WASHINGTON — Even though they defeated President Donald Trump in last week's elections, Democrats down the ballot failed to win key races in the party's drive to retake the Senate, leaving them needing to win two potential runoffs in Georgia to accomplish that goal.
The party unexpectedly lost a handful of House seats with more than a dozen congressional races yet to be decided. And the internal party argument about what's to blame for the losses has already begun.
Among the most disappointing showings for Democrats, however, was in the party's big push to take over state legislatures, where redistricting will have a lasting impact on Congress for the next decade.
Democrats launched ambitious efforts to break up Republican-dominated legislatures in key battleground states like Arizona, North Carolina, Florida and Texas. While Arizona's results are still being tallied (Republicans are optimistic that they'll hold the state House and the state Senate), Democrats have yet to gain any chambers, and they lost control of the New Hampshire Legislature.
The elections leave Republicans with majorities in 59 of the 98 chambers that have partisan control, compared to Democrats' 37, with two outstanding, according to the National Conference of State Legislatures. Republicans will again dominate the redrawing of congressional districts after the new census is completed.
Democrats invested nearly $100 million among various groups, along with the creation of a new group — the National Democratic Redistricting Committee, led by former Attorney General Eric Holder and backed by former President Barack Obama — to focus on electing Democrats to state legislatures.
"Let's be honest, it wasn't a great night for Democrats," said the group's communications director, Patrick Rodenbush. "We were going to need a huge blue wave, and it never materialized for Democrats in the way we wanted it to."
Rodenbush said the blue wave didn't happen because Democrats "were playing on tough ground," pointing to supercharged Republican turnout for President Donald Trump and gerrymandered maps that have been in place since 2010.
Christina Polizzi, spokeswoman for the Democratic Legislative Campaign Committee, said Republicans "had a hold on these gerrymandered maps, given the broad political dynamics along with the higher Republican turnout that voted straight Republican."
In North Carolina, Democrats had hoped to gain a majority of seats in both the state House and the state Senate. While they did gain a seat in the Senate, they lost seats in the House, including four that they won in 2018 in Trump districts.
House Minority Leader Darren Jackson said he was "very disappointed," and he blamed "another Trump surge in voters" who don't vote in other elections.
"Our fight to get back to the majority in gerrymandered districts was always to have to win Trump districts," Jackson said.
Republicans in North Carolina are crediting their better-than-expected performance in the suburbs of Charlotte, Raleigh and Fayetteville for blocking Democratic gains.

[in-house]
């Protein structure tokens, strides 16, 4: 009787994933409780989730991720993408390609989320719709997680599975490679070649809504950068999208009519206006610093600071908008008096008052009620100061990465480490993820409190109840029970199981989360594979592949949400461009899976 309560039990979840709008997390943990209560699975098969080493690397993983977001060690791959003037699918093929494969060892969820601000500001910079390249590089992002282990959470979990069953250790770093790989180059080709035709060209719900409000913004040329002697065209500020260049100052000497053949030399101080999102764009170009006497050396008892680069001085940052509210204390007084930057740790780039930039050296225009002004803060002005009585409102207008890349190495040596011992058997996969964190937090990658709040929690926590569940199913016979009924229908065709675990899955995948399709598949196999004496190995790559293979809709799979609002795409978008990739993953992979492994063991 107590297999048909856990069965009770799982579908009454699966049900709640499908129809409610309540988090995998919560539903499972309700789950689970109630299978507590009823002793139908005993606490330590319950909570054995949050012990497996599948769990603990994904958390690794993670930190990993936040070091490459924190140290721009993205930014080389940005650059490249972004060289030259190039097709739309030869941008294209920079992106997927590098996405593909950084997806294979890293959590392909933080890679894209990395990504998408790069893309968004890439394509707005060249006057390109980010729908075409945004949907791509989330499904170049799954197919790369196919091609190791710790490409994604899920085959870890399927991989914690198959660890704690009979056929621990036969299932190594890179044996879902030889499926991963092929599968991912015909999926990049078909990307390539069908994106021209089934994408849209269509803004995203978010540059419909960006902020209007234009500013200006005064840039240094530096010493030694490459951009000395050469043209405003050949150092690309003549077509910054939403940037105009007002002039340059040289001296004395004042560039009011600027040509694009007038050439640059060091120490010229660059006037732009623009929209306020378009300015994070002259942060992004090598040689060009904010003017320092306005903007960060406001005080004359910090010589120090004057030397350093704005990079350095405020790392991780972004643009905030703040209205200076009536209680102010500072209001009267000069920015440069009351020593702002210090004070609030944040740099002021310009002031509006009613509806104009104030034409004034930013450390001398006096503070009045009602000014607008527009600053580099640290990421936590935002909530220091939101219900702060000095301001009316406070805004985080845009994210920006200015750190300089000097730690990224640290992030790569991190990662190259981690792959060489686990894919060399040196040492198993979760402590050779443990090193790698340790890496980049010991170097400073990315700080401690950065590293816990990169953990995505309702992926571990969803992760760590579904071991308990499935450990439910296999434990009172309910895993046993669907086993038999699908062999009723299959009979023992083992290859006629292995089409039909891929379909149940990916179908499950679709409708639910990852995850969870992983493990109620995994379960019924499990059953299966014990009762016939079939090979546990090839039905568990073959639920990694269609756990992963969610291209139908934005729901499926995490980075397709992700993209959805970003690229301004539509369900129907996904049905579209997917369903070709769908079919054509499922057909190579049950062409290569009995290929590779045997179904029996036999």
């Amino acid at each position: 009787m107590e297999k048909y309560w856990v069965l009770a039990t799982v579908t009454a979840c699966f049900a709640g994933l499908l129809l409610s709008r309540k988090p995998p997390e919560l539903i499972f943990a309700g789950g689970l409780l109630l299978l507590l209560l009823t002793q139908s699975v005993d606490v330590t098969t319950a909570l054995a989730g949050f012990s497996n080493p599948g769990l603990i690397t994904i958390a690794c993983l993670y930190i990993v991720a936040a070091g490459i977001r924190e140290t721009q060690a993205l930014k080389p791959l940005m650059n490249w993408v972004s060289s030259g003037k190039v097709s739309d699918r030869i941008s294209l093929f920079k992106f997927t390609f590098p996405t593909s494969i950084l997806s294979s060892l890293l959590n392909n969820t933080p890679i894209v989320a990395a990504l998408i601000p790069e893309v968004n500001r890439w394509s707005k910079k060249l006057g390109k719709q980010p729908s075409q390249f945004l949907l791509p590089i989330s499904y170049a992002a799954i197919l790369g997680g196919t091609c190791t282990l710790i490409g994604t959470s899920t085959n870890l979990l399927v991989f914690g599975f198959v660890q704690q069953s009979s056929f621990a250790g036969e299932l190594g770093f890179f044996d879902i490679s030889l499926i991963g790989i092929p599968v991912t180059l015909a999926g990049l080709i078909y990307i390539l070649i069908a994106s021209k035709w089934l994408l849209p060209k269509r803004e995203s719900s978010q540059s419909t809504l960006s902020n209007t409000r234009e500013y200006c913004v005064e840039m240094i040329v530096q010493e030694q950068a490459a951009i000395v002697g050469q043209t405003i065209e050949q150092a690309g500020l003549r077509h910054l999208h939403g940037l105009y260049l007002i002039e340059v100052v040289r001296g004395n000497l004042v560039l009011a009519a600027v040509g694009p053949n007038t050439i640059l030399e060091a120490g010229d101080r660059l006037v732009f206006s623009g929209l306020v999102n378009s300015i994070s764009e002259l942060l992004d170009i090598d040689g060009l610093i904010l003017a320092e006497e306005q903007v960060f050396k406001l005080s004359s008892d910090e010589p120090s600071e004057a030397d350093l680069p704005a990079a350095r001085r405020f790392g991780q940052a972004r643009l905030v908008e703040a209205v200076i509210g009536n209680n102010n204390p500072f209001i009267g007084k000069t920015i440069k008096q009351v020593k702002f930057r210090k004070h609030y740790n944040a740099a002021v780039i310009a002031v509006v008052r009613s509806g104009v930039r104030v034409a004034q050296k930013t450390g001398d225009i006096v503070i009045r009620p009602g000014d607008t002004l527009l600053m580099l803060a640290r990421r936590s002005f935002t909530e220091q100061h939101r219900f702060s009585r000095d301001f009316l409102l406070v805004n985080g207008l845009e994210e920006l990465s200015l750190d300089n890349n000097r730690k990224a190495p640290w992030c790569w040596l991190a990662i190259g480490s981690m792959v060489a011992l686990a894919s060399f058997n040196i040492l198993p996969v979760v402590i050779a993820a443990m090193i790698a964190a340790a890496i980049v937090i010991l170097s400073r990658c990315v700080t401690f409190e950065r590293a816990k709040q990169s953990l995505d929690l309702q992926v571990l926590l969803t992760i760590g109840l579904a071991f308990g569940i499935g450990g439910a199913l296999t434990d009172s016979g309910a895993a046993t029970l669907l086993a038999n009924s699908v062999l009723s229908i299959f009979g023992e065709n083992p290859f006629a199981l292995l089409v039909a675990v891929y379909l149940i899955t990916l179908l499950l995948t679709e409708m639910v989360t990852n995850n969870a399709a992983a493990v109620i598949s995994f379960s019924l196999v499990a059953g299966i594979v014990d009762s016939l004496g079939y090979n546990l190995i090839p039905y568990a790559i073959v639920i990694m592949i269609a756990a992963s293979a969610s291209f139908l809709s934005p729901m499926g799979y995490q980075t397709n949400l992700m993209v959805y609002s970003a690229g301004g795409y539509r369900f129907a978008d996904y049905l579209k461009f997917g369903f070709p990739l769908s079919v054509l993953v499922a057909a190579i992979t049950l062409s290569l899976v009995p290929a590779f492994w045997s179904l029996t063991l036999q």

House Speaker Tim Moore, a Republican, said Republicans won because of the fundamentals, including a strong get-out the-vote field operation.
"This is not about districts. It plays a part, but I'd argue not a large part," Moore said. "It's about candidates, ideas and running good campaigns."
He said that the districts were redrawn in 2019 in accordance with a court order and that the new district boundaries had Democratic support.
Forward Majority co-founder Vicky Hausman said that in addition to Biden's apparent victory, Democrats "needed stronger coattails from the top of the ticket."
"When Biden underperformed Beto in Texas and Gillum in Florida, it cut off paths to the majority. And with that, we simply hit a wall from the improvements in Democratic performance down ballot in the suburbs in 2018," she said. (Democratic former Rep. Beto O'Rourke narrowly lost his challenge to Republican Sen. Ted Cruz in 2018, while Democrat Andrew Gillum fell just short of winning the race for governor of Florida.)
On the other side of the aisle, Republicans are celebrating their maintained majorities and gains in New Hampshire, confident that they will allow them to secure legislative majorities and build a new majority in Congress. The primary GOP group, the Republican State Leadership Committee, also raised significant cash — more than $65 million this cycle with its policy partner, the State Government Leadership Foundation.
David Abrams, deputy executive director of the Republican State Leadership Committee, said that amid expectations of high Democratic turnout and big spending by groups on the left, "we won more than we could've asked for."
"The secret sauce to winning elections is having good candidates, having a great message and having good data," he said, saying Democrats ran solely on opposing Trump.
"Bottom line is they nationalized and we localized, and we won and they lost."
Democrats dispute the characterization that they didn’t localize their races, pointing to examples of candidates in places like Michigan who ran on clean water, and in Arizona who ran on education funding.